Category Archives: looking back

Favorite Shots – part 3

20130610-DSC_0002“Look, Mom!” I never know what I’m going to find when I turn around .  And that’s one of the reasons for this blog– to capture a bit of kidlife while I can.  One day I’ll be turning around to see a fiancee. Maybe they’ll be neatly packaged like this for old time’s sake.



I know this shot isn’t technically great but it captured such a sugar-rush moment. A dozen-donuts- a- piece challenge.



Remember this failed experiment? Mckenna took the ridiculous amount of sugar found in soda and stirred it into plain water. This did not convince the kids how unhealthy it is.



Sheer and utter misery. Sogginess on parade day.



And I caught it all on film.

Because I’m such a good mom.



Sometimes I like to try the opposite of what’s usually shot and see what happens.

This isn’t my favorite framing, but I like the idea. It’s a technique to explore later.




I love.




I do not love.



This is what summer smells like.



 I hope this expression remains in his repertoire forever.

It’s what makes Tristan, Tristan.



You know how hard it is to capture teenage guys?




It’s the blue. It’s the red. It’s the era before he turns the corner and the little boy is lost in a manly jawline.



No jawline here. SO far from jawline.



This is not a picture of the Mckenna I know. But it is a great expression for a photo.



This is the Mckenna I know, with her best friend, Lea.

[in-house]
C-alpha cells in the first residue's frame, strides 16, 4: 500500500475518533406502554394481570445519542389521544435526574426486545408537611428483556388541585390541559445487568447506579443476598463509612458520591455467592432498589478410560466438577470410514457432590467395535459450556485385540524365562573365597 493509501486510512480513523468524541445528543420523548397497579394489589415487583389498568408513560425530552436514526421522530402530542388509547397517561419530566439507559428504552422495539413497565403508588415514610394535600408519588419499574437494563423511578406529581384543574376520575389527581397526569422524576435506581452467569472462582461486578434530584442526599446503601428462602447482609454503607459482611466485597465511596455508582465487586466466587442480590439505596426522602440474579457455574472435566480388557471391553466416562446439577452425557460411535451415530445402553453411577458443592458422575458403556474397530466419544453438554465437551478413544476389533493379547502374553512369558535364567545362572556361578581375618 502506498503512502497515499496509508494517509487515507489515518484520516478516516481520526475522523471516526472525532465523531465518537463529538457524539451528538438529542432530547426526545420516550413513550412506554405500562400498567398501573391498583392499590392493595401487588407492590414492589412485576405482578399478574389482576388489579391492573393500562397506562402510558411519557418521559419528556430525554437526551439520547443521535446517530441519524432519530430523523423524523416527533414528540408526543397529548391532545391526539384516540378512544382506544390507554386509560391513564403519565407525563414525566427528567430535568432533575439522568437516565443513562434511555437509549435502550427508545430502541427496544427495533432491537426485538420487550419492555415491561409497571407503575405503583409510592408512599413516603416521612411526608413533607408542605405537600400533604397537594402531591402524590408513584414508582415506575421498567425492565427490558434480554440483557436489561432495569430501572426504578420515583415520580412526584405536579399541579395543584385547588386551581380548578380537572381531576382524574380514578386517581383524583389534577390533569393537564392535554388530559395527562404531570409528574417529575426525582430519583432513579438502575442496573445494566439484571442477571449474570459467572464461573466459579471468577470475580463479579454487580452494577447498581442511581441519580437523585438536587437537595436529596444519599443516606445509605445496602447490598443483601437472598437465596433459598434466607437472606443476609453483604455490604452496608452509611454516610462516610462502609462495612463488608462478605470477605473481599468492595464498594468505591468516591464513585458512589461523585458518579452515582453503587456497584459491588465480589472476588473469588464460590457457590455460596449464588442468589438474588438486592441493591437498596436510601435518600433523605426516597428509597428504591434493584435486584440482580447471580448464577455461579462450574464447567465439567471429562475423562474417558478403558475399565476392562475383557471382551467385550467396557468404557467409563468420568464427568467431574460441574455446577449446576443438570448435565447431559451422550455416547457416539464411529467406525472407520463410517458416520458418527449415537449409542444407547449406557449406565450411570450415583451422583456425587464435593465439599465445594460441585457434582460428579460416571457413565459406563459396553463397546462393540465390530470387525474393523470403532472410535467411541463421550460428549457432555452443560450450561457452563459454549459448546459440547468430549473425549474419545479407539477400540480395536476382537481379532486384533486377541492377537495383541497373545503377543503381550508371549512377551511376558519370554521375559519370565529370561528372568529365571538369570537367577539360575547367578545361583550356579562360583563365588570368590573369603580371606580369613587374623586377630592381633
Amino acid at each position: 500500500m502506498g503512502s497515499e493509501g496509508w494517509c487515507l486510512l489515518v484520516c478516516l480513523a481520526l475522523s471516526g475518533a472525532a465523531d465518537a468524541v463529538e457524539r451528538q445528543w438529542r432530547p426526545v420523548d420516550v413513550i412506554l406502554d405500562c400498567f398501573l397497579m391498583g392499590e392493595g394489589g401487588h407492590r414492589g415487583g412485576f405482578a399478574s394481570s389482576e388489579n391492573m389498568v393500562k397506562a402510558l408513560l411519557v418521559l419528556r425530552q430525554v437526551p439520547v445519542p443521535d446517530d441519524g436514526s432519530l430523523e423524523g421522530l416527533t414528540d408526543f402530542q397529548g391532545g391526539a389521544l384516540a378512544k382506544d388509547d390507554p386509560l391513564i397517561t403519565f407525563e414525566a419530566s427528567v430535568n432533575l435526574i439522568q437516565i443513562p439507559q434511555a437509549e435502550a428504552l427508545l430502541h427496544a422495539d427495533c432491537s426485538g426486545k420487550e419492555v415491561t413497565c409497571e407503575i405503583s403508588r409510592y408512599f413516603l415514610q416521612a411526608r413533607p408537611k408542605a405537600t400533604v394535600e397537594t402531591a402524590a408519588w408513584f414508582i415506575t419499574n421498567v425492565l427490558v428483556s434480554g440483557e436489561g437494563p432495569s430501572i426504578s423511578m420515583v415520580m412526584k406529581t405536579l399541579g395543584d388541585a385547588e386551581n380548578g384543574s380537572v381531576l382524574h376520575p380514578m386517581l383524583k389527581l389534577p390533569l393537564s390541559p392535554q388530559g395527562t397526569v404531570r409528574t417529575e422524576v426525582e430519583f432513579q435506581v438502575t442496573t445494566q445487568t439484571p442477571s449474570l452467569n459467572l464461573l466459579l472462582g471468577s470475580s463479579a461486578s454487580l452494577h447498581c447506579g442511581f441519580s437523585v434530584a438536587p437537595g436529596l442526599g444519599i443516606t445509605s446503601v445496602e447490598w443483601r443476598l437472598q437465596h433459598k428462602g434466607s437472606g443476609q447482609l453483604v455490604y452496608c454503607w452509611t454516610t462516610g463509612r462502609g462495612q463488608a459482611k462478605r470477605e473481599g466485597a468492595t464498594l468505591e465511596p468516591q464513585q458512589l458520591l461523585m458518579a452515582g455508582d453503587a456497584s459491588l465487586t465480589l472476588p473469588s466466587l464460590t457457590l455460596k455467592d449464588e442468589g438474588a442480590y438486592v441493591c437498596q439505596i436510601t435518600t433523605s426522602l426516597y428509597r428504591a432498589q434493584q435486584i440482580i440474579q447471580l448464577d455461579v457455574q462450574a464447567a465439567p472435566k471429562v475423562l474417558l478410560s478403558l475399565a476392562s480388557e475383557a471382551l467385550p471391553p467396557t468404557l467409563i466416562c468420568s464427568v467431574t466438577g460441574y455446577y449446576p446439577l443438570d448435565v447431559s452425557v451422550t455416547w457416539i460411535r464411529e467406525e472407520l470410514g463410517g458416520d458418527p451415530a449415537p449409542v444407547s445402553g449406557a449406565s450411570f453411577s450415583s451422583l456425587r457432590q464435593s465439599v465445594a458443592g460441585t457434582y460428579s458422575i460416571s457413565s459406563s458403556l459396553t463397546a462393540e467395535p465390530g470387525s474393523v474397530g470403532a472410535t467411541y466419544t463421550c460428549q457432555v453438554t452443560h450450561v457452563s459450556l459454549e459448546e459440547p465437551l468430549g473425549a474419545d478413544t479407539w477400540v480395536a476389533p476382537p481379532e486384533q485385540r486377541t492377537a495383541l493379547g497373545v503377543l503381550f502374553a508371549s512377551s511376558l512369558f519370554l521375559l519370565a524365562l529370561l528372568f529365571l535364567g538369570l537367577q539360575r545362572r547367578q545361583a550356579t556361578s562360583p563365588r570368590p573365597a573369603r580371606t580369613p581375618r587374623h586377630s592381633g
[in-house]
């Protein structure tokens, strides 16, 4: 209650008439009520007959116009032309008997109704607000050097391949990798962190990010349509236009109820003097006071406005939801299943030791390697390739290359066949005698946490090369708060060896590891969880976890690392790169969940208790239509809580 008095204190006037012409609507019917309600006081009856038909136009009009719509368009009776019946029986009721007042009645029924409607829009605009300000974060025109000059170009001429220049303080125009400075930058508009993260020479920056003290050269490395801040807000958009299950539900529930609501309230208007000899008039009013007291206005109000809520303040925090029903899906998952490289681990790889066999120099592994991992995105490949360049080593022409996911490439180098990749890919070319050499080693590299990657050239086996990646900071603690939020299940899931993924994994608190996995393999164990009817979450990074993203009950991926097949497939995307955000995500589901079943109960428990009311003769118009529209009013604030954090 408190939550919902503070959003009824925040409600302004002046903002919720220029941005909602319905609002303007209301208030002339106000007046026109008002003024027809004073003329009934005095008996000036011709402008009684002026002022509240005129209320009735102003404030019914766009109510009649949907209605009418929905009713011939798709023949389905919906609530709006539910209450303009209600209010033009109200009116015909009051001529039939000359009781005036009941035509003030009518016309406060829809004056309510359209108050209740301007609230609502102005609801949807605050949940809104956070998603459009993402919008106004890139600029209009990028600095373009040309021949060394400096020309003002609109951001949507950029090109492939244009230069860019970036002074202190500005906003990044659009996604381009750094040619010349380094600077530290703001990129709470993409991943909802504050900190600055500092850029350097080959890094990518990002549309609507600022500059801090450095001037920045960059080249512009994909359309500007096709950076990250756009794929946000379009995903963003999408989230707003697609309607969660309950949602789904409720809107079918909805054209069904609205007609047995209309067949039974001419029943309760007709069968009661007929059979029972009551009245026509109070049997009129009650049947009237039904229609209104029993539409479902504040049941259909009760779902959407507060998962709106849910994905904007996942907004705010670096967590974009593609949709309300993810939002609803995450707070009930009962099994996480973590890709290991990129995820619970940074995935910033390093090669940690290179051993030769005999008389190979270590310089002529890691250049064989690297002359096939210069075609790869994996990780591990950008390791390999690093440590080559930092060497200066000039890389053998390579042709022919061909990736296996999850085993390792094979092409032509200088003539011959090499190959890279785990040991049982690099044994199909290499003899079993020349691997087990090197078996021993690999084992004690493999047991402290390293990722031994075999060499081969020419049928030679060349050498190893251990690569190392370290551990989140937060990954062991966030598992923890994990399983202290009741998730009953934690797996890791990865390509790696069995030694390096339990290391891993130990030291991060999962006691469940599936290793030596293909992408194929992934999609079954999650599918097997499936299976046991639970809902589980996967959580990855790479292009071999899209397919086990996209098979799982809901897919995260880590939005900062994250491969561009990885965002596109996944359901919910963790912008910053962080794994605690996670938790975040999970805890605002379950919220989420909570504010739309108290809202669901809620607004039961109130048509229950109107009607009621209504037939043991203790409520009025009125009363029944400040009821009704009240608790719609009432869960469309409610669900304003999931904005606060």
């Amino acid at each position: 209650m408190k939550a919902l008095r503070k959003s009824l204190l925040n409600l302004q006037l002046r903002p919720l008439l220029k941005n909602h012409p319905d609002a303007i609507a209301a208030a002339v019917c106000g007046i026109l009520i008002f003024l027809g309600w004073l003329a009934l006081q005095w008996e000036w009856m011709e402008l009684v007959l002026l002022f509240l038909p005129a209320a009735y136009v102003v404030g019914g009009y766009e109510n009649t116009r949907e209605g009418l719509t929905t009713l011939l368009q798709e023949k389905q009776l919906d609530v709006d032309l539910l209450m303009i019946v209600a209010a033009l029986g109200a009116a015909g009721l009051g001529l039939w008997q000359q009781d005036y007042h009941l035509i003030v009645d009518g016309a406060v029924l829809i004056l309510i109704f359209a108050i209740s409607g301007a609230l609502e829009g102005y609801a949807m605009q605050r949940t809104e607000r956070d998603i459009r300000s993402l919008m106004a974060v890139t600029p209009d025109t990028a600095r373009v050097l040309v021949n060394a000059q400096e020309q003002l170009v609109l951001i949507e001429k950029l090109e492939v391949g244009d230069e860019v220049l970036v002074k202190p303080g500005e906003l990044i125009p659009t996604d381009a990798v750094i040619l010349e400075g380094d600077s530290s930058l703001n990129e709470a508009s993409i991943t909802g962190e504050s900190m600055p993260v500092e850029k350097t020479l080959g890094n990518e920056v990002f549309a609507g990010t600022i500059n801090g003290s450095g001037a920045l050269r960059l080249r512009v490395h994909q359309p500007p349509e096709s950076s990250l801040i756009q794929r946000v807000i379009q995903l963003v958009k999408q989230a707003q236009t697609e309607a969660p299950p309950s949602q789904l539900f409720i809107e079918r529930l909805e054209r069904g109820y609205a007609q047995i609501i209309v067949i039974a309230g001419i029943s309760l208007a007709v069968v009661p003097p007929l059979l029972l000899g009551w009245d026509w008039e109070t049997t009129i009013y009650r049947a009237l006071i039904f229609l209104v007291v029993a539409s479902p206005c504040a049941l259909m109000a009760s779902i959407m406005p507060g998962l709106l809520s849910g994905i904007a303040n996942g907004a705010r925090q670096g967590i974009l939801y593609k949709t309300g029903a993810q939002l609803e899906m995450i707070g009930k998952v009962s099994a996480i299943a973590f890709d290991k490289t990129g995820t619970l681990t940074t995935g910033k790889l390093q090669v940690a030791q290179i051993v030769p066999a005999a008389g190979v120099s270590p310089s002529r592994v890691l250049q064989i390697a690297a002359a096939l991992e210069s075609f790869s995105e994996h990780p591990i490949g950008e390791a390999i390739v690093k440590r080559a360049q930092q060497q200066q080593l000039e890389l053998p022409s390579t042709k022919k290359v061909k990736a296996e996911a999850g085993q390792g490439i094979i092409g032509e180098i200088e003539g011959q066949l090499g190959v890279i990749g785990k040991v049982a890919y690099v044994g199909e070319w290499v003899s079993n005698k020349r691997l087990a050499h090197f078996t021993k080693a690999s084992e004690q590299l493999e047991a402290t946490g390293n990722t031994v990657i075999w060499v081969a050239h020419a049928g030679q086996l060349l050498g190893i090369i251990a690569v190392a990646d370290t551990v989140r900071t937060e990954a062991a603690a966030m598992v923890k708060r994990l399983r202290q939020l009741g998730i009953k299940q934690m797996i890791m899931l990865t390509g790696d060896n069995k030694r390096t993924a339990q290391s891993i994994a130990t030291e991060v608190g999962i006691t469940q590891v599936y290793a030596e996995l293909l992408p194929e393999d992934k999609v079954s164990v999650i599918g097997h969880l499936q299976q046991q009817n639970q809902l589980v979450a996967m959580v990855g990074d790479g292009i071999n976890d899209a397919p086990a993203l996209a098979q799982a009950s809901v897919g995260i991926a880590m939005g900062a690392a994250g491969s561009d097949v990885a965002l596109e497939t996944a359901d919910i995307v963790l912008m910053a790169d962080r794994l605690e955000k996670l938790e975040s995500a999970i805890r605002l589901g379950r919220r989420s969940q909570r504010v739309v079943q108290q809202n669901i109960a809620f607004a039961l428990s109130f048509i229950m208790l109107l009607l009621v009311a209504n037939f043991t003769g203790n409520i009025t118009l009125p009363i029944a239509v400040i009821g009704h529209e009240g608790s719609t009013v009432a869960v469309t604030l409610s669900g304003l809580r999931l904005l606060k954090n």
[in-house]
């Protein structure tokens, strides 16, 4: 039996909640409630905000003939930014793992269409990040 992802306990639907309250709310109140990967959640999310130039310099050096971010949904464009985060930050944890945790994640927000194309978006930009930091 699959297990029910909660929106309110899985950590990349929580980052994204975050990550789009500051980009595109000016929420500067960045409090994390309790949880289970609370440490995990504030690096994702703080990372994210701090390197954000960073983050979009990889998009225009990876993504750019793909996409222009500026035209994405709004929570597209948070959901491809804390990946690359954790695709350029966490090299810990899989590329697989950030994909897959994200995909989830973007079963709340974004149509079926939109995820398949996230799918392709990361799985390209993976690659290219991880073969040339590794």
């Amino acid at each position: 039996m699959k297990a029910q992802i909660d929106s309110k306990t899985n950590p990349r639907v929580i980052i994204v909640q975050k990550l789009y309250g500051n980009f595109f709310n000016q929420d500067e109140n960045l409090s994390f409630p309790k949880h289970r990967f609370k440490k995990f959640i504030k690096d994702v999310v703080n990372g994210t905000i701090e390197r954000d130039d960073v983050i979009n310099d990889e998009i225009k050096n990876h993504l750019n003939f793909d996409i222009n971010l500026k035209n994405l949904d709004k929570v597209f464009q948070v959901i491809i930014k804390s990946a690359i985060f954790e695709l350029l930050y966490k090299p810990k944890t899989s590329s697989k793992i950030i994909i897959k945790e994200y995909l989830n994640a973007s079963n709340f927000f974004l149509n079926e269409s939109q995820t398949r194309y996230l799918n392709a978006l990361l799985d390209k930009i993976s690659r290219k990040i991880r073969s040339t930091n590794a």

And I think this shot encompasses what my blog is all about in a nutshell.

Thanks for reviewing 2013 with me.

Especially those of you who stuck around when nothing was popping up on your screen. I think 2014 is going to be a  year just fine for popping.

Favorite Shots 2013 – part 2


Neither one of these guys is very happy to have their picture taken, so I was extra glad to get this shot.



I just love the way the snow is gently falling. I remember this day because the girls were FREEZING but willing to sacrifice for the sake of beauty.



After the party. Tired. Are they ever too tired to play video games? I remember saying, “Make your ‘after the party’ face.”



What? Just par for the course around here. “What in the world” is our catch phrase.



 Beauty shot.  It was a dull, left-over day. I was so happy to find this bit of happiness.



I had to include this because the girl below did it…



 She has a bit of mischief in her, can you tell?



I’m not sure how much longer I’ll find a Buzz Lightyear overlooking a town in my backyard….



But I hope this doesn’t disappear forever.



Beauty shot.



This was Tristan’s day. The butterflies couldn’t get enough of him.



Cheers! I just want to eat up those little cheekies.



Unbridled exuberance. Summer! Or just a warm day! In Canada!



I love everything about this shot. The colors, the composition, capturing a simple act, and the expression on his face.



 I had to include this because of the light shining out of his eyes. This is who I see in my heart.


Every Kid Should Do This

Aim a camera at some flowers in grandma’s yard and chances are you’ll catch a bug.


No bug.




No bug.




No bug.

Is an inchworm a bug?

If it were in your path about eye level and you suddenly saw it just before it  hit your face, would you think, “EW, a BUG!”

Or would you thinik, “EW, a WORM!”

That’s the true test.

There is one bug that every kid should get to know…


Can you tell what it is?


You need a jar…


And it definitely needs to be night time.


You need patience..


Or an impatient thwack will do.


You need a brother.


And you need a mom who knows how to shoot lightening bugs at night.